By Serena Gordon
TUESDAY, Oct. 17, 2017 (HealthDay News) -- Machines armed with artificial intelligence may one day help doctors better identify high-risk breast lesions that might turn into cancer, new research suggests.
High-risk breast lesions are abnormal cells found in a breast biopsy. These lesions pose a challenge to doctors and patients. The cells in such lesions aren't normal, but they're not cancerous either. And although they can develop into cancer, many don't. So, which ones need to be removed?
"The decision about whether or not to proceed to surgery is challenging, and the tendency is to aggressively treat these lesions [and remove them]," said study author Dr. Manisha Bahl.
"We felt like there must be a better way to risk-stratify these lesions," added Bahl, director of the breast imaging fellowship program at Massachusetts General Hospital.
Working closely with computer scientists at Massachusetts Institute of Technology, researchers developed a "machine-learning" model to distinguish high-risk lesions that need to be surgically removed from those that could just be watched over time.
Machine learning is a type of artificial intelligence. The computer model automatically learns and improves based on previous experiences, the researchers explained.
The researchers gave the machine a lot of information about established risk factors, such as the type of lesion and patient age. The researchers also fed it the actual text from the biopsy report. Overall, there were 20,000 data elements included in the model, the researchers said.
The test of the machine-learning model included information from slightly more than 1,000 women who had a high-risk lesion. About 96 percent of these women had their lesion surgically removed. Approximately 4 percent of women didn't have their lesions removed, but instead had two years of follow-up imaging tests.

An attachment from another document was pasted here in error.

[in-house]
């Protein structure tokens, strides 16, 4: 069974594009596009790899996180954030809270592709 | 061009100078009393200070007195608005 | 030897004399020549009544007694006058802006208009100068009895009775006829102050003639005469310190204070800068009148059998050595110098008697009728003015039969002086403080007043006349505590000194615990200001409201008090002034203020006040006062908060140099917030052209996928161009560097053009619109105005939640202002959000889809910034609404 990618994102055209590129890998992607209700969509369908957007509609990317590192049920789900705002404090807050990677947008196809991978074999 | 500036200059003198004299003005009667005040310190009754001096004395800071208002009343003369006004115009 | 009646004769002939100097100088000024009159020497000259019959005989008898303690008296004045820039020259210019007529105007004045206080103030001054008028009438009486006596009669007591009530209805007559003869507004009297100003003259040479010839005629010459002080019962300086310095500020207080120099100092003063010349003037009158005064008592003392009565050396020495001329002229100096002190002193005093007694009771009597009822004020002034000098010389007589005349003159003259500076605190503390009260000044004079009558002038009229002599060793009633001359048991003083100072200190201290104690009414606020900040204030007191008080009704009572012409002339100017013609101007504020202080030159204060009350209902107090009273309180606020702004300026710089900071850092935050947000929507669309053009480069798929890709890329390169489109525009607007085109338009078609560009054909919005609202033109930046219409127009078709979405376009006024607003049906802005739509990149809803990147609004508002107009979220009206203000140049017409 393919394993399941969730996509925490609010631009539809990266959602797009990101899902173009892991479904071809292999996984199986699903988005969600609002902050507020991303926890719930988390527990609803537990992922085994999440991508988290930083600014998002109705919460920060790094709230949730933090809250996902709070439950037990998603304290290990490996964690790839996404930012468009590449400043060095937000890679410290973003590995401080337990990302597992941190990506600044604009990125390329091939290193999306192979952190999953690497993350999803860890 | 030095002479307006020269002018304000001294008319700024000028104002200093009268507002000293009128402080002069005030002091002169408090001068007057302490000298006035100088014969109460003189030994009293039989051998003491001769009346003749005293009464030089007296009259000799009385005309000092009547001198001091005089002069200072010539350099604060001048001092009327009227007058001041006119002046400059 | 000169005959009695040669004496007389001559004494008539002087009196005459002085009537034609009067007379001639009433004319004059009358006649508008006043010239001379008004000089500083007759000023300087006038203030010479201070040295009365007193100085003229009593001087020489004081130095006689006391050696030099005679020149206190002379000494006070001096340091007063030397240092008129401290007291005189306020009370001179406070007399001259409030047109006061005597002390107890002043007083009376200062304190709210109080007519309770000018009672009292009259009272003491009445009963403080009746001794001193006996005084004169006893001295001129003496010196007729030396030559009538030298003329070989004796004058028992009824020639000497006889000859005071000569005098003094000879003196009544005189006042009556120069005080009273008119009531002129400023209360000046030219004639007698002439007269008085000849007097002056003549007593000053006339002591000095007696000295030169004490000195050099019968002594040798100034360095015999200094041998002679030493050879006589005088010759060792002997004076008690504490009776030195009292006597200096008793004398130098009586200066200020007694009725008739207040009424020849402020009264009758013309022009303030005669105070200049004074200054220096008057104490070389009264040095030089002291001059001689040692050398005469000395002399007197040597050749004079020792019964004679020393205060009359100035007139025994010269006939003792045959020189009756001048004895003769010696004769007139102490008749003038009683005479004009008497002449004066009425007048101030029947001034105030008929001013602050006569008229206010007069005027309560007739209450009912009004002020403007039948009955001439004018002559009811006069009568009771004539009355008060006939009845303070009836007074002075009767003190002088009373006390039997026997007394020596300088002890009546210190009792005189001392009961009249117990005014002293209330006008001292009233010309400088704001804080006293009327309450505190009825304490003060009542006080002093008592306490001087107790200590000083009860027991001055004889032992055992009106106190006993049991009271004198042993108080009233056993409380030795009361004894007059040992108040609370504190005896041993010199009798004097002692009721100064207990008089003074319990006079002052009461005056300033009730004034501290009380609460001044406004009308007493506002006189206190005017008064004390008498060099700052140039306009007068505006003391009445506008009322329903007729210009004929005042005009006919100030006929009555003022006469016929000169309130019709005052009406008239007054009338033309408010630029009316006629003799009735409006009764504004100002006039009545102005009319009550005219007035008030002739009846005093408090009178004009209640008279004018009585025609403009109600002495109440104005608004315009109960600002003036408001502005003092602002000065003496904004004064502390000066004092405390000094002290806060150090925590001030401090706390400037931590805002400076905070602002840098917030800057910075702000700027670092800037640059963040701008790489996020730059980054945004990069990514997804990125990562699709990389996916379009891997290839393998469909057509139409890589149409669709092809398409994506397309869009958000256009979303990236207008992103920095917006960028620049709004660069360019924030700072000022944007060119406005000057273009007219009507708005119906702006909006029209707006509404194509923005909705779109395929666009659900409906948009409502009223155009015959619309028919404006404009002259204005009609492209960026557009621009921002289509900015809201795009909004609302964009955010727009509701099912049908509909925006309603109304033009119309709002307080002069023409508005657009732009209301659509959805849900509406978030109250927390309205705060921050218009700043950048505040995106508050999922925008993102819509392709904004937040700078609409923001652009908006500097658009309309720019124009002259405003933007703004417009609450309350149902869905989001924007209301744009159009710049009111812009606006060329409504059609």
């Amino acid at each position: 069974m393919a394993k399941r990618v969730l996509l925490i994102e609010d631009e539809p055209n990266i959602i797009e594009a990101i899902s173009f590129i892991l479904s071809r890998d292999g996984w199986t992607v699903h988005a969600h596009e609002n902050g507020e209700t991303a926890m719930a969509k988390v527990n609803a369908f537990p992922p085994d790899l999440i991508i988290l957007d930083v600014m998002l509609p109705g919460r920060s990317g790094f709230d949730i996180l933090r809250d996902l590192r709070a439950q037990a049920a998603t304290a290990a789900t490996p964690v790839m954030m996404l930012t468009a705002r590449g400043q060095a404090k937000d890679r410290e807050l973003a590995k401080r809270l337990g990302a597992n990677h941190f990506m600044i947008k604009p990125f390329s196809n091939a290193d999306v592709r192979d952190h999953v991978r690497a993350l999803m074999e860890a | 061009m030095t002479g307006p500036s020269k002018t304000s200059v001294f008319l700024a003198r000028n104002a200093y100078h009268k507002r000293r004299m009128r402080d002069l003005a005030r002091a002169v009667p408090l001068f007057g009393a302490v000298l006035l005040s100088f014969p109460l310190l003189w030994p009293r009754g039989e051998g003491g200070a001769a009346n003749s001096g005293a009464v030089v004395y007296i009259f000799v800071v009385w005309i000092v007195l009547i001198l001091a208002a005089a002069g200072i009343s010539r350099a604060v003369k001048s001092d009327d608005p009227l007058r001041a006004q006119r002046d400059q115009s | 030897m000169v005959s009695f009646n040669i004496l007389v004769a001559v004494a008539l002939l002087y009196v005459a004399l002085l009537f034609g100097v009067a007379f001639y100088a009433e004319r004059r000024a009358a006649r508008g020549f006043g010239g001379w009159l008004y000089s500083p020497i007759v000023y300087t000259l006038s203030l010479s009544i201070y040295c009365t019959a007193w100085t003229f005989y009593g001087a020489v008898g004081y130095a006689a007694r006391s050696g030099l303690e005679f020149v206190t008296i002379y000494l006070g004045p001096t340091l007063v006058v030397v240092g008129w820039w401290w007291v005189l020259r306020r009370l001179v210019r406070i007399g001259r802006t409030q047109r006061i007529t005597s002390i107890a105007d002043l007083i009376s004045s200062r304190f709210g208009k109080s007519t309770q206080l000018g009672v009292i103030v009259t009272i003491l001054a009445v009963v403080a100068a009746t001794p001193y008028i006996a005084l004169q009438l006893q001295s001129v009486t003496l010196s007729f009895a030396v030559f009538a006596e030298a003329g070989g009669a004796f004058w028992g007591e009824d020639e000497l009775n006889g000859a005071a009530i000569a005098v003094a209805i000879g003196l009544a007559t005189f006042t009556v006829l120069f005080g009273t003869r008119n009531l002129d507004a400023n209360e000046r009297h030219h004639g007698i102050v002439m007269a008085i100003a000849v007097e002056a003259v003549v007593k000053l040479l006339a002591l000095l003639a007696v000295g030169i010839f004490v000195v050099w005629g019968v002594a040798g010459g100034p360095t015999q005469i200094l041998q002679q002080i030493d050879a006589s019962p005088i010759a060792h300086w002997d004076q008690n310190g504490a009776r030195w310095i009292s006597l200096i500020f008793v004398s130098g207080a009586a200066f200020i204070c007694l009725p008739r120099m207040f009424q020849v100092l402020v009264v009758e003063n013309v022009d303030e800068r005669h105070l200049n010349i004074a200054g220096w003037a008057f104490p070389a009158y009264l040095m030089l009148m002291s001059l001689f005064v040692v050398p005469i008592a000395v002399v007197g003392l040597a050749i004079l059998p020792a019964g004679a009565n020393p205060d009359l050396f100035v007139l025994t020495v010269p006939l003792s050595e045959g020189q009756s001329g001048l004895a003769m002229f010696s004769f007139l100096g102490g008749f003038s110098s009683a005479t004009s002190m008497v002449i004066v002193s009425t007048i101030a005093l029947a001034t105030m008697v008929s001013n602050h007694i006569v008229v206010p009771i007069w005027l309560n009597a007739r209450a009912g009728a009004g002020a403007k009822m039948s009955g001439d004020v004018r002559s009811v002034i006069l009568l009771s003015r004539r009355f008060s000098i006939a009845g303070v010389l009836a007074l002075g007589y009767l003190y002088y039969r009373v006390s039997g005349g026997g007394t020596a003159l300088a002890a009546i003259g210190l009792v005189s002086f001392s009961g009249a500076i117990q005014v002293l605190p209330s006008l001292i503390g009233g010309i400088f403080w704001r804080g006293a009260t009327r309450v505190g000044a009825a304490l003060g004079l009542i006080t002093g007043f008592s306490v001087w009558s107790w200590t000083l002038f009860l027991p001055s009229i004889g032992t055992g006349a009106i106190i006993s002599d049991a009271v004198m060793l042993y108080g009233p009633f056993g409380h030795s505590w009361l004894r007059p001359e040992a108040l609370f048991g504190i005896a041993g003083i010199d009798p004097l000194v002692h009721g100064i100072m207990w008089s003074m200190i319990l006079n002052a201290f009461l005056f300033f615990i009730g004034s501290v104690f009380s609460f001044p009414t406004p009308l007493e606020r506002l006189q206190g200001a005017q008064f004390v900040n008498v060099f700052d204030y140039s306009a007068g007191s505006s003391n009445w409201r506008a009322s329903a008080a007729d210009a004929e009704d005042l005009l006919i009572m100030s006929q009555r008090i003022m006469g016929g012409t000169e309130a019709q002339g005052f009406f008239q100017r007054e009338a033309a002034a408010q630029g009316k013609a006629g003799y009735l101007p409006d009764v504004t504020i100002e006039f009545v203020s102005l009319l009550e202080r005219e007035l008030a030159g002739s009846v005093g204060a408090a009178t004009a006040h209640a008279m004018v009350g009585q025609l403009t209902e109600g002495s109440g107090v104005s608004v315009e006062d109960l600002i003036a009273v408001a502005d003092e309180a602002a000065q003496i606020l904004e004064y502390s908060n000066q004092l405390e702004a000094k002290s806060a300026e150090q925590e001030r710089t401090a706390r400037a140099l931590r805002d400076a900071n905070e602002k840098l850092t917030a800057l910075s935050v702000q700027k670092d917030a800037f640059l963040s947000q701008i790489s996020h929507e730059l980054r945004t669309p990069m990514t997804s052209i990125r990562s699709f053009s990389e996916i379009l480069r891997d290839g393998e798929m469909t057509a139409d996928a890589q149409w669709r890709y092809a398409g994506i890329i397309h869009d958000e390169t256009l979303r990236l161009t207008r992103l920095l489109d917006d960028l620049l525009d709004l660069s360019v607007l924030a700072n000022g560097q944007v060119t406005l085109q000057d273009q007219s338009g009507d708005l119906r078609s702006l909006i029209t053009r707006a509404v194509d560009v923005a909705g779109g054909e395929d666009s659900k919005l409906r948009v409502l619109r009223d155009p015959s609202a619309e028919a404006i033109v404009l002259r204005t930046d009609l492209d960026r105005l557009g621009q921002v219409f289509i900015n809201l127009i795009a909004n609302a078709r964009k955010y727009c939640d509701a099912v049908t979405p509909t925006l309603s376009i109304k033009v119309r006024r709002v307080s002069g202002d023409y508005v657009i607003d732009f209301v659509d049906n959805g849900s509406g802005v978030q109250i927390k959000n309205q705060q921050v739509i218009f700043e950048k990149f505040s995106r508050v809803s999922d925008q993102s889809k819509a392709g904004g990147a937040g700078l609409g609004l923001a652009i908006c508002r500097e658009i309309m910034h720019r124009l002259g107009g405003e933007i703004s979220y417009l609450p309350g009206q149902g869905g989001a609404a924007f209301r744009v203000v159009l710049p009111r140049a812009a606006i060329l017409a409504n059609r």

The model was trained with two-thirds of the cases, and tested on the remaining third.
The test included 335 lesions. The machine correctly identified 37 of the 38 lesions (97 percent) that had developed into cancer, the study said. The model also would have helped women avoid one-third of surgeries on lesions that would have remained benign during the follow-up period.
In addition, Bahl said, "the model picked up on text in the biopsy report -- the words severely and severely atypical conferred a higher risk of upgrade to cancer."
Bahl said the researchers are hoping to incorporate mammography images and pathology slides into the machine learning model, with the goal of eventually including this in clinical practice.
"Machine learning is a tool that we can use to improve patient care -- whether that means reducing unnecessary surgeries or being able to provide more information to patients so they can make more informed decisions," Bahl said.
Dr. Bonnie Litvack is medical director of the women's imaging center at Northern Westchester Hospital in Mt. Kisco, N.Y.
"Women should know that there is a new type of machine learning that's helped us identify high-risk lesions at low risk of cancer. And, we may soon have more information for them when they're faced with the decision of whether to have surgery to excise these high-risk lesions or not," said Litvak, who wasn't involved in the study.
"Artificial intelligence is an exciting field that will help us give women more data and help with shared decision-making," Litvack added.
The study was published Oct. 17 in Radiology.